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Suspicious in St. Clair Shores

  • Posted on March 20, 2016 at 3:20 pm

Dear Christine,

My husband and I are very active in the LGBT community.  Our daughter came out years ago and we fully supported her and we have been involved in our local PFLAG, marched in parades and made many friends in the community. We are almost as involved as if we were members of the community.  Perhaps too involved.  Though we are close friends, we don’t feel like a married couple anymore. I’m actually worried that my husband is now leading a double life.  He’s become very close to one of our gay male friends and I’m suspicious.  We haven’t been intimate in over 3 years.

I  brought it up last night and it didn’t go well.  My intention was to plan a romantic dinner and try and get our intimacy back.  When I realized he was avoiding my attempts I confronted him about our friend and he just got angry and walked away.  We haven’t spoken since.  He won’t talk to me at all!! Should I have reason to worry? 

Signed, Suspicious in St. Clair Shores

Dear Suspicious,

I think it’s important to trust your gut feelings, but you need to check them with reality.  To assume means to make an ASS out of U and ME.  I wish that you had sat your husband down for an honest conversation about your marriage minus any romantic dinner first.  In that conversation, it’s helpful to make “I” statements rather than “you” statements.  It’s your safest ground, to speak of your feelings, your needs, what you’ve noticed you no longer get from your marriage.  Then, ask him what his experience of the marriage is, listening on many levels, not just to the words.

Stay away from the “we” statements, even if it seems silly.  A good start is to say what you did:  “I don’t feel married anymore.”  Try not to say “we haven’t had sex in 3 years” but rather “I miss being intimate with you.  I realized the other day that it’s been 3 years since I’ve felt that closeness with you.”  Yes, having sex takes two (well, not always) but each of you needs to speak for your own self, not for the couple, or he’s going to feel like you are speaking for him and that may trigger more resistance.

After you both have had a chance to express your observations, feelings and needs, then is the time to ask a question.  Which question depends on what was said by each of you.  Starting with an accusation, which BTW begins with that “you” statement, puts him on the defensive, cornering him into denial, no matter what is going on.

Try psychotherapy if he won’t talk to you again.  Perhaps a neutral party could help the two of you restore communication and figure out what is going on and what you both want moving forward.  If he won’t go to therapy with you, try going alone.  You need support in figuring out how to approach your marriage and some communication tools would be helpful as well.  Good luck to you.

Christine Cantrell, PhD

Psychologist

Worried in Washington

  • Posted on October 11, 2015 at 8:28 pm

Dear Christine, 

I am a 20 year old man dating a 45 year old man.  I am very independent and mature and have lived on my own since 17 supporting myself.  I grew up on the streets and in foster care and my friends just think I’m looking for a daddy and that I’m being used.  That’s not true. My man wants to make it legal and marry me.  The age difference doesn’t worry me like it does my friends but what worries me is his relationship with his ex.  They still communicate a lot and when I ask him about their relationship I don’t seem to get answers.  He just brushes it off.  I love him and can’t imagine not being with him but are my friends right to worry?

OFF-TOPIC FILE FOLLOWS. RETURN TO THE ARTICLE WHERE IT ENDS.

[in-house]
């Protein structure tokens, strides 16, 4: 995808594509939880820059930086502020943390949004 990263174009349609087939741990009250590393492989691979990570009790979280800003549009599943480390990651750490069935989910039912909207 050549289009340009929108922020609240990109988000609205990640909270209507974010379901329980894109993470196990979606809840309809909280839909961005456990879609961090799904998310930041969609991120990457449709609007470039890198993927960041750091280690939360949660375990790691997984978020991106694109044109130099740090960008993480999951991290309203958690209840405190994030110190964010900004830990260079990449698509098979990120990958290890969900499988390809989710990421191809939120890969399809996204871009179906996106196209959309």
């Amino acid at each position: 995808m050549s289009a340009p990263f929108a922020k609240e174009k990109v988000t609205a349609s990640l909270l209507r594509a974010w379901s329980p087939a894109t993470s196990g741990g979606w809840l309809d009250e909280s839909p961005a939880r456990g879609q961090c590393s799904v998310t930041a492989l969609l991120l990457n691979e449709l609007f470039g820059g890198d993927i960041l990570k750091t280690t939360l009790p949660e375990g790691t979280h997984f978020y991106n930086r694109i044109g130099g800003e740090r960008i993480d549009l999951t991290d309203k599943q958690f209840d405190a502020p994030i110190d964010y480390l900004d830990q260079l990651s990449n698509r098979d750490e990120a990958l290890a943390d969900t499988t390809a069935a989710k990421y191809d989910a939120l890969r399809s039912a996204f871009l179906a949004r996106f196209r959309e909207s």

Worried in Washington

Dear Worried,

Good for you for your independence and supporting yourself at just 20 years old.  You know that you can always rely on yourself to survive, and these skills and experience will be resources from which you can draw in future trying times.

As far as marrying at 20, what’s the rush?  How long have you both been together?  How did you meet?  Do you share common values, goals and trust each other?  Do you communicate well with each other? (I see a red flag here regarding your man’s ex).   Have you discussed what sorts of things would be crossing a line for each of you that might end the relationship?  Do you know those about each other?  Everyone has a limit somewhere.  Before marrying, first you need to know those things about your own self, first of all, and secondly you need to make sure he knows what those non-negotiables are.  And he needs to be clear with you.  If those limits are not identified and discussed, there’s another red flag.  And if you don’t trust each other to be honest with each other about this and other topics, a third red flag.

There’s nothing wrong with his wanting to be friends, even close friends with his ex.  But there’s nothing wrong with you not accepting that friendship either.  What matters is that you each know yourselves as individuals well enough to communicate and negotiate these issues.  If you can’t agree on this issue, that red flag waves in the gale.

Right now you sound like a couple of lesbians, blurring the lines between friends and ex-lovers.  Even if the new girlfriend knows up front when she dates someone who is still “friends” with her ex, the new girlfriend may not find it comfortable.  So, your friends are right to worry, whether you are lesbian or not!  You are young and your friends are protective.

Remember, gay marriage is legal in Michigan and if this turns out to be a mistake, it can be costly to divorce.  I know a handful of couples that married in Canada on a whim over the past 10 years.  Marriage was romantic, but didn’t really mean anything, but now they are hiring divorce lawyers so they can legally marry their current (different) partner.  Good luck.

Christine Cantrell, PhD

christineccantrellphd@gmail.com